Author James Patterson sent autographed copies of his latest children's novel, "Treasure Hunters," to the eight Geneseo students awarded James Patterson Teacher Education Scholarships. Pictured here with Anjoo Sikka, dean of the Ella Cline Shear School of Education, are: front row , left to right: Marissa Liberati; Jessica Stoneham; Melissa Bellonte and Kelsey Horan. Back row, left to right: Hannah Pettengill; Kristen Bondi; Dean Sikka; Haley Hilgenberg and Ashley Hark. /PHOTO BY KRIS DREESSEN
Best-selling author James Patterson has written more than 100 books, but has said he was a reluctant reader as a child. It wasn't until college, when he could read what interested him, that he found its joy. Now, Patterson has created a scholarship program in the Ella Cline Shear School of Education to support aspiring teachers in promoting the importance of literacy in education.
This year, eight graduate students earning a master's degree in literacy received a $6,000 James Patterson Teacher Education Scholarship. Next year, the Patterson Family Foundation will award the scholarships to full-time incoming freshmen intending to seek teacher certification, with the possibility of renewal through graduation.
"I've been looking to bring these scholarships to more schools, and after studying a number of institutions and programs, I found Geneseo to be a great addition," said Patterson, who writes mysteries and also children's books. "My passion is to get more and more kids excited about reading, and training the next generation of great teachers is essential to that mission."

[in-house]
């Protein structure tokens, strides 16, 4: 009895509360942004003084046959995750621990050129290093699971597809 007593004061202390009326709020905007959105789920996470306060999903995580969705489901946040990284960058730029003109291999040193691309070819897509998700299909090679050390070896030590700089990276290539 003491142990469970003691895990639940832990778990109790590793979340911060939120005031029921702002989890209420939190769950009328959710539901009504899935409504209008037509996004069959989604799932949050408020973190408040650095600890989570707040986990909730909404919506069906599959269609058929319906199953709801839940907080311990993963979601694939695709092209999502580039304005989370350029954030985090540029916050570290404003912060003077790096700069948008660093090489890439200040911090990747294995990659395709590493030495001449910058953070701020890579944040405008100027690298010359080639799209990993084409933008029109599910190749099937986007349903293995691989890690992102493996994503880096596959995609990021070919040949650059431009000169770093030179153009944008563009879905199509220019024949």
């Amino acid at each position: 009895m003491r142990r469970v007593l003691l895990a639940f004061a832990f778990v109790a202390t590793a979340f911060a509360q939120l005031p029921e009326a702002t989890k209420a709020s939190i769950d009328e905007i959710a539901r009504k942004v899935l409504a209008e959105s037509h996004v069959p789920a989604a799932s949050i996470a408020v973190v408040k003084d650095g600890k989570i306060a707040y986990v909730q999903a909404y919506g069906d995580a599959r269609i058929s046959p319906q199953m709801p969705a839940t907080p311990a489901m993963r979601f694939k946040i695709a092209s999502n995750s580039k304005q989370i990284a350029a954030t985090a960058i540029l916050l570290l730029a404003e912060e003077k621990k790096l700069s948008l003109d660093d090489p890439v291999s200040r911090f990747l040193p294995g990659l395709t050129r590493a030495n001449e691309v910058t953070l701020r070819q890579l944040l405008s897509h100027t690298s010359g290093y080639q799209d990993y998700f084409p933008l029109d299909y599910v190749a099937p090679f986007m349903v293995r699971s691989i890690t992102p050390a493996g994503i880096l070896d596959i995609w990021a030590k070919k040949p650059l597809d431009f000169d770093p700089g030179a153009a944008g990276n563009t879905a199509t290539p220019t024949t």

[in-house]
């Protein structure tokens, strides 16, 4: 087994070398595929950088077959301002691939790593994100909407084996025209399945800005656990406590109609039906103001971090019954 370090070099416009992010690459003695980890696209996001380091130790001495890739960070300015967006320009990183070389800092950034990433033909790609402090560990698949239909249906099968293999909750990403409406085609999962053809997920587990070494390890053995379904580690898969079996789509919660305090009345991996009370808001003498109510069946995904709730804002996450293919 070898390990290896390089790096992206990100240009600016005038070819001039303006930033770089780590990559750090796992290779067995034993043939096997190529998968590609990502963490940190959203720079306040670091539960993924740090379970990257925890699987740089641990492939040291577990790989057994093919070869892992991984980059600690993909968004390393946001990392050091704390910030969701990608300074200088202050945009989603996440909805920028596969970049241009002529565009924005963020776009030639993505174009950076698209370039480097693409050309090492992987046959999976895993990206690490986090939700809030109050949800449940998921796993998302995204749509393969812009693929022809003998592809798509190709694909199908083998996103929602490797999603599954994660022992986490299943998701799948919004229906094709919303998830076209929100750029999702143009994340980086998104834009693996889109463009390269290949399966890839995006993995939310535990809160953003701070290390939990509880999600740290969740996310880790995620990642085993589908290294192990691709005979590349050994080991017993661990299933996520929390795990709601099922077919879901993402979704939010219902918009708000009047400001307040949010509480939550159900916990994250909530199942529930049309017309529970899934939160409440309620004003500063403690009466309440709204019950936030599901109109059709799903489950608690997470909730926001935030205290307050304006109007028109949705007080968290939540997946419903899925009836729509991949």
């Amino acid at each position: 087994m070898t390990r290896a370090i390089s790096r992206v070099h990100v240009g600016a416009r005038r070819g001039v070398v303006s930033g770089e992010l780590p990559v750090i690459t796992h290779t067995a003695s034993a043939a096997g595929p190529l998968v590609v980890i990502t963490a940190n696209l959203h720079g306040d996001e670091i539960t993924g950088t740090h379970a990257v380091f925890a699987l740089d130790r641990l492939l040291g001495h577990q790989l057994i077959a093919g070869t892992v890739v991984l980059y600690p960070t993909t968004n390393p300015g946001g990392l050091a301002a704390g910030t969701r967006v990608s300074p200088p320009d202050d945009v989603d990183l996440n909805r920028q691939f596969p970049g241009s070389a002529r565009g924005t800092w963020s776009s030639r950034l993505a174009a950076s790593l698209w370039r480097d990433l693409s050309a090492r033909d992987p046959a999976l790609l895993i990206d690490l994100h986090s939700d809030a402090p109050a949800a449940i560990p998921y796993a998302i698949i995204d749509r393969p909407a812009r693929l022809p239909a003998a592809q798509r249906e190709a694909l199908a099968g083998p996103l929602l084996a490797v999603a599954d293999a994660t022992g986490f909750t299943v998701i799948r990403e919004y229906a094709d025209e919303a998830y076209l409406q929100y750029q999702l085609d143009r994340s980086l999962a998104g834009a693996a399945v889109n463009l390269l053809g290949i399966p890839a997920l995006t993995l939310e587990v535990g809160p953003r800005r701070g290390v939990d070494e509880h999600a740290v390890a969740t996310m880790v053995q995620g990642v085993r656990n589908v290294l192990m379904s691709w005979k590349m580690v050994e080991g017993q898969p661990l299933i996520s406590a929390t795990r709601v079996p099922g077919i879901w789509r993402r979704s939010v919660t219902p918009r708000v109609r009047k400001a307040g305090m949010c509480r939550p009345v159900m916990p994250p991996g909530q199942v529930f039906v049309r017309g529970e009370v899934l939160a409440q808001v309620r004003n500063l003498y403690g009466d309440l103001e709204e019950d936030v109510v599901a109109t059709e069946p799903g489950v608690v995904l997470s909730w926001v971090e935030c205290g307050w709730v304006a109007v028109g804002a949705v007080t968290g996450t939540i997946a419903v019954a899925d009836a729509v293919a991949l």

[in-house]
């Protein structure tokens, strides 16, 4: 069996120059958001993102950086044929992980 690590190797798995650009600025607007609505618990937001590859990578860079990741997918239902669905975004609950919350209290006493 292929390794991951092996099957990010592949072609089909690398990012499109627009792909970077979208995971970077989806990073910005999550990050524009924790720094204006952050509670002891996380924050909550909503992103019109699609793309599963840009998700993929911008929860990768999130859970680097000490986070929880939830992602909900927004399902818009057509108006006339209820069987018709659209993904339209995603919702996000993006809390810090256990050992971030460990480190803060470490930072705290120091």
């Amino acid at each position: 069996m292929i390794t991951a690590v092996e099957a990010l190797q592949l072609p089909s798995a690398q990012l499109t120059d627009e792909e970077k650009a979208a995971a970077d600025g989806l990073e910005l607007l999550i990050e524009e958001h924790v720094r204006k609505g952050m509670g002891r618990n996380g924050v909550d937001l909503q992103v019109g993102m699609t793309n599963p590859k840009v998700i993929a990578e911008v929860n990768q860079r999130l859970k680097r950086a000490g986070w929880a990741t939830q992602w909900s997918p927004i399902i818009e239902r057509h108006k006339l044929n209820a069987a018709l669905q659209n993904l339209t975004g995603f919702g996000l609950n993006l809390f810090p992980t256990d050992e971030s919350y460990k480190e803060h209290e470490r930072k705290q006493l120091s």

Geneseo scholarship recipients this year are: Melissa Bellonte, Kristen Bondi, Ashley Hark, Hayley Hilgenberg, Kelsey Horan, Marissa Liberati, Hannah Pettengill and Jessica Stoneham. Patterson sent each of them an autographed copy of his latest children's novel, "Treasure Hunters," and included a note that he was "thrilled that future teachers like you will help instill a lifelong love of reading in children."
"We are very honored that James Patterson has included Geneseo in his literacy initiative," said Anjoo Sikka, dean of the School of Education. "Exciting kids about books and reading is crucial to their success as readers, thinkers and keen observers and, ultimately, to become self-actualized and effective participants in our society. The scholarships will help us attract talented students with the kind of passion that drives Mr. Patterson. I sincerely commend him for his vision and am grateful for his contribution to the preparation of literacy teachers at SUNY Geneseo."
Patterson Scholarship recipients were selected on the basis of academic performance and an essay describing how they would apply what they have learned to help children develop a lifelong passion for reading. Applications were reviewed by a committee of faculty led by Susan Salmon, assistant professor and coordinator of graduate programs in the School of Education.
"Reading comes first," said Liberati. "It is the compass by which we explore and map all other literacies — digital or not — and only by reading can we and our students become and continue to be lifelong learners."